Now, the XML parsers can easily tell the difference between any validation rules between the customer’s <Name> element and the product’s <Name> element.

Declaring Namespaces


Within an XML document, namespaces can be declared using one of two methods: a default declaration or an explicit declaration. Which method to use is completely open and left up to you; either way will suffice.


A default namespace declaration specifies a namespace to use for all child elements of the current element that do not have a namespace prefix associated with them. For instance, in the following XML document, a default declaration for the <Customer> ele-ment is defined by using the xmlns attribute on the parent element without specifying or attaching a prefix to the namespace:


<Customer xmlns=”http://www.eps-software.com/po”> <Name>Travis Vandersypen</Name>






<Name>Hot Dog Buns</Name> </Product>






For this XML document, all child elements of the <Customer> element are specified as belonging to the http://www.eps-software.com/po namespace.


Sometimes, however, it may be necessary and more readable to explicitly declare an ele-ment’s namespace. This is accomplished much the same way in which a default name-space is declared, except a prefix is associated with the xmlns attribute. If you examine the following XML document, you can see that a prefix of po is with the elements within the document:


<po:Customer xmlns:po=”http://www.eps-software.com/po”>

<po:Name>Travis Vandersypen</po:Name>






<po:Name>Hot Dog Buns</po:Name> </po:Product>






One thing worth pointing out here is that the prefix associated with the elements is a shorthand notation to be used in place of the full namespace. Although the preceding XML document provides a rather simple scenario for explicitly identifying namespaces, the true power behind explicitly declaring namespaces becomes clear when you utilize elements from different namespaces, as is the case in the following XML document:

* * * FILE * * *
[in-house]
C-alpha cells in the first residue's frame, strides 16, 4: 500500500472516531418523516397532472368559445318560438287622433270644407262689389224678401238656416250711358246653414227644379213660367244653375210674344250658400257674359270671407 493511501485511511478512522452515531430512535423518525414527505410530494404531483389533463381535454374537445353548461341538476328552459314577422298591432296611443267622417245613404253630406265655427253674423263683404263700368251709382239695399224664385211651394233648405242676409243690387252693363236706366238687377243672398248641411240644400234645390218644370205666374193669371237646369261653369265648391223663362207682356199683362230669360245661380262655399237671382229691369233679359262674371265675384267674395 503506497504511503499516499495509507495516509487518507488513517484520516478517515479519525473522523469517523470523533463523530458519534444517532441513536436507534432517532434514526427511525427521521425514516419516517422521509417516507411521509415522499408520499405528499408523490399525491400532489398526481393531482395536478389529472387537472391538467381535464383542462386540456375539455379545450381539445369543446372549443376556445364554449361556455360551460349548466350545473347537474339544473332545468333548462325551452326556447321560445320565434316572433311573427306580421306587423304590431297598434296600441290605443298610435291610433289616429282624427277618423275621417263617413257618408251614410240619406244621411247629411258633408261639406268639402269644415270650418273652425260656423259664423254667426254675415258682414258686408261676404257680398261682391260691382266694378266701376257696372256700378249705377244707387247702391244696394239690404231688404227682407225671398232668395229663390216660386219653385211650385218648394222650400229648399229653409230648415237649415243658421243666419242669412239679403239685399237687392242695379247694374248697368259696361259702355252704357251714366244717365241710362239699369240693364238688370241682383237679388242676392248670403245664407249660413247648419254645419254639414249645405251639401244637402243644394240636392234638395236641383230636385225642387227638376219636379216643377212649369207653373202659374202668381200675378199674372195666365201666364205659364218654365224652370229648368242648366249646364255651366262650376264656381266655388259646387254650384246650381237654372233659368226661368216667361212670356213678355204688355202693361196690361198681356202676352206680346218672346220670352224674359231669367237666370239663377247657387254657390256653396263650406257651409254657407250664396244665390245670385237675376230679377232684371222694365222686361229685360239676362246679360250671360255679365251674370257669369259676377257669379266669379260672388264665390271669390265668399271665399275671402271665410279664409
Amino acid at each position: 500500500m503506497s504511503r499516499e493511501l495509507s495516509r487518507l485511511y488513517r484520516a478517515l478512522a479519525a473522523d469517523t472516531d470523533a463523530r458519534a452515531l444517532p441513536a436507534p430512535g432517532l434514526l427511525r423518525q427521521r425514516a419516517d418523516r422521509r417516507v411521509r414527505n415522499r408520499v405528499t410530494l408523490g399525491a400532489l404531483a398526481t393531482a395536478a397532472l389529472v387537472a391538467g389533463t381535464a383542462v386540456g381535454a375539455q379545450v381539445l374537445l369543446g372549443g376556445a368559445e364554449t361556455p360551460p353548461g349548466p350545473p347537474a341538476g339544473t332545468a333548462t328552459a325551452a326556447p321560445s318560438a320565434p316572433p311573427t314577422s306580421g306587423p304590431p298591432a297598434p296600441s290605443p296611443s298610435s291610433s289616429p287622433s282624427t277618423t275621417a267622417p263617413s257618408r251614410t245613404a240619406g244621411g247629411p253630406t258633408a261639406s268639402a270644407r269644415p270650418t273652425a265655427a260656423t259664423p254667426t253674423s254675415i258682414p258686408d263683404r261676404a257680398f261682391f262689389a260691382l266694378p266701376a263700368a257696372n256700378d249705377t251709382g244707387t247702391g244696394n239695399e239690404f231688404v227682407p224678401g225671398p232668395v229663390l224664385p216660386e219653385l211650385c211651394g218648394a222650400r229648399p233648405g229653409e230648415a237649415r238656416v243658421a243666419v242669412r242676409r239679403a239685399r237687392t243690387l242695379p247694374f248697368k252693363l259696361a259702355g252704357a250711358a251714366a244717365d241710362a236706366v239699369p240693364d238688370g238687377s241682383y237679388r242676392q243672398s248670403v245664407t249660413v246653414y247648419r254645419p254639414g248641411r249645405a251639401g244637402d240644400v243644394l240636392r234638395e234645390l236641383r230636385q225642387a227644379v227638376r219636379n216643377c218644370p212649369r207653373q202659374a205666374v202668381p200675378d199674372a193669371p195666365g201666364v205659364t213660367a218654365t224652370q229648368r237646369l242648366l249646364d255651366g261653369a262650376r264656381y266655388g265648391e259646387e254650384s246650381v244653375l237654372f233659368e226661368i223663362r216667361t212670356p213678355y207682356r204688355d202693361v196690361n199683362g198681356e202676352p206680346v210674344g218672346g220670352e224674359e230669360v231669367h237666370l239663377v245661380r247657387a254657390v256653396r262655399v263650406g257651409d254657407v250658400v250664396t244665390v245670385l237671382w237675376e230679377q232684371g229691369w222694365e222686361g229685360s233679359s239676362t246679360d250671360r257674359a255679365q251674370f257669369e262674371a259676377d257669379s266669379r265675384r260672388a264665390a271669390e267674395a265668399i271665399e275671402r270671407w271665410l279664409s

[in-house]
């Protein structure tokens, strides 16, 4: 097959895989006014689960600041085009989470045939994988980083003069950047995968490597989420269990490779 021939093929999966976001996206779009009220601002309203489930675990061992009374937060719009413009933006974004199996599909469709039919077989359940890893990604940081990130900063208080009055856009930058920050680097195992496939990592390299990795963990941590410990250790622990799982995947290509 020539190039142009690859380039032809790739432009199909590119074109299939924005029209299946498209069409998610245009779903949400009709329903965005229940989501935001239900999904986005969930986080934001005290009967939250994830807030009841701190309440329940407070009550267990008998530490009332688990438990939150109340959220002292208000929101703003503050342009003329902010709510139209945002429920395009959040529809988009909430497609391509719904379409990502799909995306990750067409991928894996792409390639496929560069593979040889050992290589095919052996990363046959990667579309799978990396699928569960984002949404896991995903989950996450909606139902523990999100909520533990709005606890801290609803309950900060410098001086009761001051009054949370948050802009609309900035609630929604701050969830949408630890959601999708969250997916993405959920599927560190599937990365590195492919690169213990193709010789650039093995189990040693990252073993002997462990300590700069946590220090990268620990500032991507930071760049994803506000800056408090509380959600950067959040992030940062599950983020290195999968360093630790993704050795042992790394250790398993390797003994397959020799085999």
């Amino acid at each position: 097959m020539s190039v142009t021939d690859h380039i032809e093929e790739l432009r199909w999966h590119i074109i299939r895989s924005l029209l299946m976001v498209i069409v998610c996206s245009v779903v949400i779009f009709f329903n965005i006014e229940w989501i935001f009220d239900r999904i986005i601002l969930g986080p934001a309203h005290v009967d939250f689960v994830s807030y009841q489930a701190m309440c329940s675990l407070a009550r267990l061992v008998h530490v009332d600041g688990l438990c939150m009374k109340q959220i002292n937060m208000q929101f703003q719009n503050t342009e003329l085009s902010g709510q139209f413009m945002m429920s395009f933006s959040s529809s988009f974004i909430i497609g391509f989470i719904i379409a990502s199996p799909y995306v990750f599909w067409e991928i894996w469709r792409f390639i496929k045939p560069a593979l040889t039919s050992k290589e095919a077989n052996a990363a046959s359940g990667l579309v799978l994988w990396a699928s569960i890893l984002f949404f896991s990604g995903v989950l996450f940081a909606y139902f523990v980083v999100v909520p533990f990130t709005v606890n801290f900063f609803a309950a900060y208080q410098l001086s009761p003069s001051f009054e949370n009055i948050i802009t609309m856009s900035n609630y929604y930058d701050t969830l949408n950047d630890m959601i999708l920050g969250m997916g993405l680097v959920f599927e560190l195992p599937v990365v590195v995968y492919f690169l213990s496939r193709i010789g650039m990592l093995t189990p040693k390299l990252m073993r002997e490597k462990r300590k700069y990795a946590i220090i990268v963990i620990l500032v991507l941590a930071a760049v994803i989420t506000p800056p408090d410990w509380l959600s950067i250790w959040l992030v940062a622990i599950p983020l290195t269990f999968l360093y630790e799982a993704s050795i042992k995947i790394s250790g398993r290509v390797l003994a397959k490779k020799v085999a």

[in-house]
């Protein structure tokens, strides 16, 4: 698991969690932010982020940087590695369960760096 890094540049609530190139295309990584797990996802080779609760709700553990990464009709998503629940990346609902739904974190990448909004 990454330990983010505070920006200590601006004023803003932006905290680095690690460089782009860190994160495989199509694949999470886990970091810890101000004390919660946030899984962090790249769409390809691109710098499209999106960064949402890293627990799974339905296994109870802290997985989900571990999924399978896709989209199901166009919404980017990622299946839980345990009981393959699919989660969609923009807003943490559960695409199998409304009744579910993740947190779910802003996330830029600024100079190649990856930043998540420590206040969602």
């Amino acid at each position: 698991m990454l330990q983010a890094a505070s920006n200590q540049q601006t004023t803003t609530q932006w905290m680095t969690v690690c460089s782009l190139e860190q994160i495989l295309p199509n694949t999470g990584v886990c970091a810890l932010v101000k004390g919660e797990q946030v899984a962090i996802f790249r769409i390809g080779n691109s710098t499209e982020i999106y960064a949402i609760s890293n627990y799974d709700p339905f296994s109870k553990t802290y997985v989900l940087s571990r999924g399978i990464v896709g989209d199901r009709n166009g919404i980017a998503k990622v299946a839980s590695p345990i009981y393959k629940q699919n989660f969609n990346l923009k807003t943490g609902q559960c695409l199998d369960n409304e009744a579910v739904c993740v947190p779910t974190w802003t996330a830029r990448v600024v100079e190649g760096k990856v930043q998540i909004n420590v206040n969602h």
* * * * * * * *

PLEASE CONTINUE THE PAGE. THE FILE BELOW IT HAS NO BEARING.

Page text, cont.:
<cust:Customer xmlns:cust=”http://www.eps-software.com/customer”


<cust:Name>Travis Vandersypen</cust:Name> <ord:Order>




<ord:Name xmlns:prod=”product-namespace-URI”>Hot Dog Buns</ord:Name> </ord:Product>






From looking at this example, you can see that two different namespaces are referenced: one for customers and one for orders. This allows a different set of rules to be applied for customer names versus product names.


Identifying the Scope of Namespaces


By default, all child elements within a parent element, unless indicated otherwise by ref-erencing another namespace, appear within the parent’s namespace. This allows all child elements to “inherit” their parent element’s namespace. However, this “inherited” name-space can be overwritten by specifying a new namespace on a particular child element.


Let’s examine the following XML document:


<Customer xmlns=”http://www.eps-software.com/customer”> <Name>Travis Vandersypen</Name>


<Order xmlns=”http://www.eps-software.com/order”> <Product>


<Name>Hot Dog Buns</Name> </Product>






In the preceding XML document, the <Customer> element declares a default namespace located at http://www.eps-software.com/customer. All elements contained within the <Customer> element that do not explicitly qualify a namespace “inherit”, the namespace declared by the <Customer> element. However, the <Order> element also declares a default namespace. Starting at the <Order> element, all unqualified elements within the <Order> element will inherit the namespace declared by the <Order> element.